Investments

Retirement

FIRE Movement

Ok I'll assume you're 33 now and 35 in 2 years time. See, you'll need this money to last you probably 60 years. Mathematically, if you have a 4% yearly return on your portfolio, you'll be able to withdraw 2.5k/mth for 60 years before your 700k becomes 0. But this doesn't adjust your withdrawal for inflation. So there are a few ways you can do this. You can invest the 200k from the property in a globally diversified equity portfolio, hopefully make a 7% compounded return on that for 25 years giving you another $1.5m from 60 onwards. Spend the inital 500k (at a 4% return) over 27 years and take out 2.5k/mth. And then that 1.5m at 60 can last you another 35 years by taking out an inflation adjusted 6.5k. SO TLDR Invest 500k in a conservative dividend portfolio giving you 4% per year. Spend that over 30 years by taking out 2.5k/mth. Invest the 200k from the condo over 25 years in a moderately aggressive portfolio at 7% compounded return giving you 1.5m by 60. Invest that in a conservative portfolio giving you 4% per year. Then you can spend 6.6k over 30 years till you're 95. Hopefully by then, you die.

CPF

Retirement

Mark Chan
Mark Chan, Business Manager at Amobee
Level 5. Genius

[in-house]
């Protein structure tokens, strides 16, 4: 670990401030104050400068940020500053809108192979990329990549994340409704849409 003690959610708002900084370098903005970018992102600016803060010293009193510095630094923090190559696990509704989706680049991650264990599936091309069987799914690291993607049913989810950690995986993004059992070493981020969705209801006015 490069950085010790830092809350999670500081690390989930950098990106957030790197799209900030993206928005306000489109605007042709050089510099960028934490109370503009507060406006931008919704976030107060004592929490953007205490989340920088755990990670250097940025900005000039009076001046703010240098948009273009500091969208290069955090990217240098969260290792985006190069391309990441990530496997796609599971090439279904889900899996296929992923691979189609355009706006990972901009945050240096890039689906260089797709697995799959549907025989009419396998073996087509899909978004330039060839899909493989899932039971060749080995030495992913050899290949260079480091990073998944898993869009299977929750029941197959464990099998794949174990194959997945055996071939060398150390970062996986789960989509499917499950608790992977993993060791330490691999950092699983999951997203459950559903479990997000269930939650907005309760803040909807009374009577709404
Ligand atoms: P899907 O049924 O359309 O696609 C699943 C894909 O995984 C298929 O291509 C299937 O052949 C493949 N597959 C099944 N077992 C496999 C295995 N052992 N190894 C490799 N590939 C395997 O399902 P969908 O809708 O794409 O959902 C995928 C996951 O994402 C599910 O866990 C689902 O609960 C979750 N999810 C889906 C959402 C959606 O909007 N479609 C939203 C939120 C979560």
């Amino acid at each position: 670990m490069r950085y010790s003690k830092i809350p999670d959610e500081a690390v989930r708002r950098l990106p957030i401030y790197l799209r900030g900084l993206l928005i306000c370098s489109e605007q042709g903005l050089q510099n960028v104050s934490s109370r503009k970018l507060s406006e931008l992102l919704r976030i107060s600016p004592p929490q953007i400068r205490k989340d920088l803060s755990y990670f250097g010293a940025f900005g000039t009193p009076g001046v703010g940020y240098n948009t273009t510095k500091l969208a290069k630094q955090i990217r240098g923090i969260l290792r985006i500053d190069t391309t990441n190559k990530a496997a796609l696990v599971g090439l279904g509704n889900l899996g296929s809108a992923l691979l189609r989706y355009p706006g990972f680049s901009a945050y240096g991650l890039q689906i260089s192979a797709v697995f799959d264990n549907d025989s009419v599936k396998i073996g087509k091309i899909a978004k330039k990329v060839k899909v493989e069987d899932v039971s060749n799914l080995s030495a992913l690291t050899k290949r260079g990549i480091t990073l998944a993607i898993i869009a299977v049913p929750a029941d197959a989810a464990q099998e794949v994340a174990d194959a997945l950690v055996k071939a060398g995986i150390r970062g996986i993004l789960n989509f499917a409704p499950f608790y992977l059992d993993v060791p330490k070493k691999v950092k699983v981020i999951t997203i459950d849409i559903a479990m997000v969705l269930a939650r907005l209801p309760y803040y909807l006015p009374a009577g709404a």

Answered 3w ago
CPF interest is computed monthly. It is then credited to your respective accounts and compounded annually. Hence, the earlier you top up in the year (i.e. Jan), the more interest will be credited to you for that year. ! Other benefits of topping up earlier include meeting the year-end tax relief deadline, especially if you are doing it on the last day of the year.
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Insurance

Retirement

Investments

Savings

I would love to buy over your plan because its good imho. limited premium, and fully paid, and surrender value just cross. No, i would not advocate surrender unless you are able to beat the returns of the policy. I encourage using facts and figures to make an informed decision . PS: I am a 2nd hand insurance broker, and would love to profit it should you choose not to continue.

Stocks Discussion

Investments

Retirement

Yee Woon
Yee Woon
Level 6. Master
Answered 4d ago
Textbook answer would be 10 years bond coupon rates.

Savings

Retirement

Salary

Investments

CPF

Chin Guo Qiang
Chin Guo Qiang
Level 5. Genius
Answered 4d ago
Use the 50-30-20 rule, but for me, it is 20-60-20 rule. 20% for fixed expenses (set fixed Budget) 60% for savings before any other plans. 20% for misc. expenses. Without CPF, the 60% ratio is very important as you don't want to lose out on another chunk of interest payable, after CPF is thrown out of the equation. :)

FIRE Movement

Retirement

Savings

Gabriel Tham
Gabriel Tham, Tag Team Member at Kenichi Tag Team
Level 9. God of Wisdom
Answered 2w ago
Shoutout to Tree of Prosperity and Investment Moats